The Motley Fool Moneycrew turns its attention to a lesser-known company: Alarm.com Holdings (NASDAQ: ALRM), which is employing video and other technology to win over customers. The company topped earnings estimates with its latest report, but shares have mostly traded flat.
A full transcript follows the video.
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This video was recorded on March 17, 2017.
Chris Hill: Fourth-quarter profits for Alarm.com Holdingsrose 36%. Shares of the home-security company up around 45% in the past year. They'rekind of on a roll, Seth.
Seth Jayson: Yeah, there wasn't a whole lot of reaction to the news, which I thought, they beatestimates by a long shot --
Hill: All right,but in defense of investors, this isn'tCoca-Cola. Alarm.com Holdings, not a household name.
Ron Gross:I'm not sure I've ever heard of it. Probably use it.
Jayson: Yeah. It's aninteresting little company we've picked over at Hidden Gems. Theysort of provide the cloud service-typebackbone for a lot of home security. In other words, you go to the local or regional provider in your area and you have them put in cameras and door locks and all that stuff; there's a good chance that Alarm.com isproviding the service, the backbone forall of that, including putting a cell phone-typereceiver that keeps you connected all the time. As those folks continue to add customers, those customers, of course, become Alarm.comcustomers, and Alarm.com ispushing a lot into video. It seems to be really well accepted.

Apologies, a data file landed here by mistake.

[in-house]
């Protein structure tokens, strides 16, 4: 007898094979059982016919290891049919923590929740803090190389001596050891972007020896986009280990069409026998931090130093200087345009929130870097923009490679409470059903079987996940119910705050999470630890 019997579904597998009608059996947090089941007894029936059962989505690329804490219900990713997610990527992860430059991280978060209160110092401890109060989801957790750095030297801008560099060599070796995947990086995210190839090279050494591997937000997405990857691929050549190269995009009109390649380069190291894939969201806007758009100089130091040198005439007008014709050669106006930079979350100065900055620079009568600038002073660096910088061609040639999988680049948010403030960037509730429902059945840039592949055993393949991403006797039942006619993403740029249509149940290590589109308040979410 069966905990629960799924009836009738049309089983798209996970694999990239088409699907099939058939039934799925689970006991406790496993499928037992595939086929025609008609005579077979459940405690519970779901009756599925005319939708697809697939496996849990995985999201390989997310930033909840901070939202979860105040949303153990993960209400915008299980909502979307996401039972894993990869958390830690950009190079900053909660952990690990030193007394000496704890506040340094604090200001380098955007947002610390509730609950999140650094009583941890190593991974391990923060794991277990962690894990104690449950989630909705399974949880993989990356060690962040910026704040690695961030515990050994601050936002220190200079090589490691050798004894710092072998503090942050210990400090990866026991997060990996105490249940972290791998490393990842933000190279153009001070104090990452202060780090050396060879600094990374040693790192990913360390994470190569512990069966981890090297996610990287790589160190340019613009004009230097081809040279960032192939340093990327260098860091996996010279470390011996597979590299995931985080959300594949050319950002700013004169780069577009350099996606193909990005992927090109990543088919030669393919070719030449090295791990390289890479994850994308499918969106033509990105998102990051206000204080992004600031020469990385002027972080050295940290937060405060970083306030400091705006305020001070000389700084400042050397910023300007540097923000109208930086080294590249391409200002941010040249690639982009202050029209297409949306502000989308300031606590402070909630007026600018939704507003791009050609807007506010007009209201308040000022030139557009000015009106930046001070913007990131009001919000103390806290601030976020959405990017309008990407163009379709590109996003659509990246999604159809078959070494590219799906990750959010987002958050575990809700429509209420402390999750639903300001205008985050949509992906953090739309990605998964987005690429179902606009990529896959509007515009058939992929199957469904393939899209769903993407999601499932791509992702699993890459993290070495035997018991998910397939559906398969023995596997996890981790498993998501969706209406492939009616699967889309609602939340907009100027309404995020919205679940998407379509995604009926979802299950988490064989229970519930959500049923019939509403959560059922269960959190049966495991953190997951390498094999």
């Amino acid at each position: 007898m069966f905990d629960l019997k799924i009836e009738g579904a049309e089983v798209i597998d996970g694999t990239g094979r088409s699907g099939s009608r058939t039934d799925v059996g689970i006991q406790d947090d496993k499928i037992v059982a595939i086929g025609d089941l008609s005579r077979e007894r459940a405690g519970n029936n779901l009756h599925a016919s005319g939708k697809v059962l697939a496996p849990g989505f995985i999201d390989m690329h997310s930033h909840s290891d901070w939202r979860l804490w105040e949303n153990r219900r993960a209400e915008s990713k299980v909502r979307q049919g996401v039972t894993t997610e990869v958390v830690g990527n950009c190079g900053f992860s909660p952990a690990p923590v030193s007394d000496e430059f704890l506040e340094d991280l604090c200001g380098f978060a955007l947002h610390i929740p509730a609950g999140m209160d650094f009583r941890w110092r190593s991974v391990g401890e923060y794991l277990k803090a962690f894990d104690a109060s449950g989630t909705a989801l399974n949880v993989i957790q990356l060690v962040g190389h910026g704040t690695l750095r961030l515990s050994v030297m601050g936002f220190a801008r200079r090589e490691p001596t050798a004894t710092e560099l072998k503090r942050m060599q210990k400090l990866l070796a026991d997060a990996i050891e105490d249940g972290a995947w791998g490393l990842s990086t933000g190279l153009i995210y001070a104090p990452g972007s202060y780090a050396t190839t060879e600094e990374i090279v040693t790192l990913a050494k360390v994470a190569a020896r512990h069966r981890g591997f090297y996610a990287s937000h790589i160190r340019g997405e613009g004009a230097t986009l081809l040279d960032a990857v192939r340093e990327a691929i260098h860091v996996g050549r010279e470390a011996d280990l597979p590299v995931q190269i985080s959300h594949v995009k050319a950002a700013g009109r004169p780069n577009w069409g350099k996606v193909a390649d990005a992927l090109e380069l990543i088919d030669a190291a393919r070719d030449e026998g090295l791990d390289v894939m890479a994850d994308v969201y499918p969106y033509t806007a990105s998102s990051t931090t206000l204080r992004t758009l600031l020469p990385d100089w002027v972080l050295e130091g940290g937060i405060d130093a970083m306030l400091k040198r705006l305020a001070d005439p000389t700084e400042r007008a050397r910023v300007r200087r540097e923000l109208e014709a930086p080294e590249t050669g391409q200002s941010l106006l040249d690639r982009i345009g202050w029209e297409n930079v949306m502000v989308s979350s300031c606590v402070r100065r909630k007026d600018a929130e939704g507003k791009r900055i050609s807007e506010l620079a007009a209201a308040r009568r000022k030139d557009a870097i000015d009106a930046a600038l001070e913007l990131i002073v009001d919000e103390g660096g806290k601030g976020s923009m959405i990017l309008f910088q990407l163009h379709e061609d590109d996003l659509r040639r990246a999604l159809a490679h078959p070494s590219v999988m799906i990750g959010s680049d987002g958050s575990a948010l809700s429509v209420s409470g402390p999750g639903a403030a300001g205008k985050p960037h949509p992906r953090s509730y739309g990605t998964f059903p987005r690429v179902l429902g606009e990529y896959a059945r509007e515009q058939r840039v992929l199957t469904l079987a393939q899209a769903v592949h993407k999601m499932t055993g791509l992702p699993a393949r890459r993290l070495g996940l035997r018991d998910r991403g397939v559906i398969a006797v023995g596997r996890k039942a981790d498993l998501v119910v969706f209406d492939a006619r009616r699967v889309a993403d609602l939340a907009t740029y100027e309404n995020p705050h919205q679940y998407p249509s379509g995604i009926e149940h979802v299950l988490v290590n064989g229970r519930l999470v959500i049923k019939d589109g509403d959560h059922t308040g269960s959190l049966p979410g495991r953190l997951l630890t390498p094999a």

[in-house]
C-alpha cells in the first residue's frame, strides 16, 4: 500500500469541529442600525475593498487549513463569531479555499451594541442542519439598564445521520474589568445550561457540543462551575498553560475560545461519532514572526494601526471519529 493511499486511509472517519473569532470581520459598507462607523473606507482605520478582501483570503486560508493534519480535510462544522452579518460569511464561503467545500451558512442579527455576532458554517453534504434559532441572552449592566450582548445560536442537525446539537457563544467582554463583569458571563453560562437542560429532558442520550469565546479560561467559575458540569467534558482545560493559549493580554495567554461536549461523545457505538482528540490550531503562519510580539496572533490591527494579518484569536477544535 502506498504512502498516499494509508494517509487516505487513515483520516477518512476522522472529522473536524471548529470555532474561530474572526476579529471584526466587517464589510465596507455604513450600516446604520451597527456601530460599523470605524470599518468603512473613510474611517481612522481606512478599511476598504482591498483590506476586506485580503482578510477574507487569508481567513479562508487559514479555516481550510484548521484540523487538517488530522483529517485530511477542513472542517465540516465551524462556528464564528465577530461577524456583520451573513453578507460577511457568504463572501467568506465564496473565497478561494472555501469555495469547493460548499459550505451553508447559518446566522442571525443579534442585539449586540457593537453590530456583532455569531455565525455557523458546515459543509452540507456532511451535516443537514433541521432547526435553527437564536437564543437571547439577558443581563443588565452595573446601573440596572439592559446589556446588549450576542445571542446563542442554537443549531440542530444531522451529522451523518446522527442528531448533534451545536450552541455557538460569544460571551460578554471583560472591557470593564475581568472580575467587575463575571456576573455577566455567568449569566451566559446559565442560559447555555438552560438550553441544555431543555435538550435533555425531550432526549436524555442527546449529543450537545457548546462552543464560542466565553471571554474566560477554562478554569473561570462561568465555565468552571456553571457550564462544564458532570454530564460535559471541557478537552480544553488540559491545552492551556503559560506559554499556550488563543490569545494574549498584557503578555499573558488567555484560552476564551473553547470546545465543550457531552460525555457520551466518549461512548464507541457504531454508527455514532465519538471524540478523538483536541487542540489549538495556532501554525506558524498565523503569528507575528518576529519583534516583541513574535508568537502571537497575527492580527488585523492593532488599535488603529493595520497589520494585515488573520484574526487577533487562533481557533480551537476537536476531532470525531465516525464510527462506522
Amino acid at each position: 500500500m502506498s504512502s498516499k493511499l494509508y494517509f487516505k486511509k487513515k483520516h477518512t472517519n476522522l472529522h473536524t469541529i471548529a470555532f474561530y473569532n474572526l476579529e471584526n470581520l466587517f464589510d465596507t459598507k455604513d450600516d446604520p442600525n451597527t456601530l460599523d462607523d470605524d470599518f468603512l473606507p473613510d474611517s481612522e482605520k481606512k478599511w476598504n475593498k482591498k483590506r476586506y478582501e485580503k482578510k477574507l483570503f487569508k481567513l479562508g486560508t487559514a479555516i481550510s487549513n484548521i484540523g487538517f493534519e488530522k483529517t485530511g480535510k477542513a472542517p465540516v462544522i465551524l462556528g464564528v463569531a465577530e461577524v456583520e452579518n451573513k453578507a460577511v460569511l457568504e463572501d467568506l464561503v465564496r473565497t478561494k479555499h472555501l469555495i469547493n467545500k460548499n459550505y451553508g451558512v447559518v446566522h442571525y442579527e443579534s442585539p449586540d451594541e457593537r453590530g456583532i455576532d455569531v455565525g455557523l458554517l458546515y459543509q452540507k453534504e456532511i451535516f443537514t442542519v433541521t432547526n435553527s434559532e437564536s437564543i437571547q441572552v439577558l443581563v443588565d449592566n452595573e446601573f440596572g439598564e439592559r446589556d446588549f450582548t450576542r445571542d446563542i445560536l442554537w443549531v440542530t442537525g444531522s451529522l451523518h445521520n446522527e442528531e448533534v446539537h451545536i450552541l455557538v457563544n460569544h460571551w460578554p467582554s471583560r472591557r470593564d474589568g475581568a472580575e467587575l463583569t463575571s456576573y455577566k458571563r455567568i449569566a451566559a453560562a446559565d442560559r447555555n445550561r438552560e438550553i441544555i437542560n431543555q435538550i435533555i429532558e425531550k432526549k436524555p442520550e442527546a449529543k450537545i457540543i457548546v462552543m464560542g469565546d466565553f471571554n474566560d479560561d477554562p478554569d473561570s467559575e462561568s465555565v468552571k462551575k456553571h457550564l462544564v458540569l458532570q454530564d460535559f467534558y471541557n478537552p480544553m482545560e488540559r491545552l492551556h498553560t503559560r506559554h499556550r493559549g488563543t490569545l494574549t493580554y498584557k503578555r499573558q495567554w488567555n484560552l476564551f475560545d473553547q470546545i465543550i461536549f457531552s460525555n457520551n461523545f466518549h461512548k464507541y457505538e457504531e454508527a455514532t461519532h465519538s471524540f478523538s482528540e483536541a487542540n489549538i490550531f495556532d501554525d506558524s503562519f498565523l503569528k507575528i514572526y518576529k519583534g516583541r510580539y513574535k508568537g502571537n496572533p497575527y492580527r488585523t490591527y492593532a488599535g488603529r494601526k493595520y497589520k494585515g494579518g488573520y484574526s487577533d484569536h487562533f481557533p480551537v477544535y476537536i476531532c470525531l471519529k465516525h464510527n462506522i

That's good news,because folks who have video and use video on their phone apps and stuff, generally engage more with the systems, are more likely to stick around,they pay more every month, they alsogenerate some hardware sales from this.
So it's a pretty nice, healthy growing business that not a lot of folks have heard of, and they've been around quite a while. The other thing they're doing that is the call option is, they'rebecoming a hub for all the smart-home devices you might get. They've addedAmazon Echo, and they have all sorts of other devices,you can control those all from their system, which makes them a one-stop shop,as opposed to trying tocobble this stuff together as a do-it-yourselfer.
Andy Cross has no position in any stocks mentioned. Chris Hill owns shares of Coca-Cola. Ron Gross owns shares of Coca-Cola. Seth Jayson owns shares of Alarm.com Holdings. The Motley Fool recommends Alarm.com Holdings. The Motley Fool has a disclosure policy.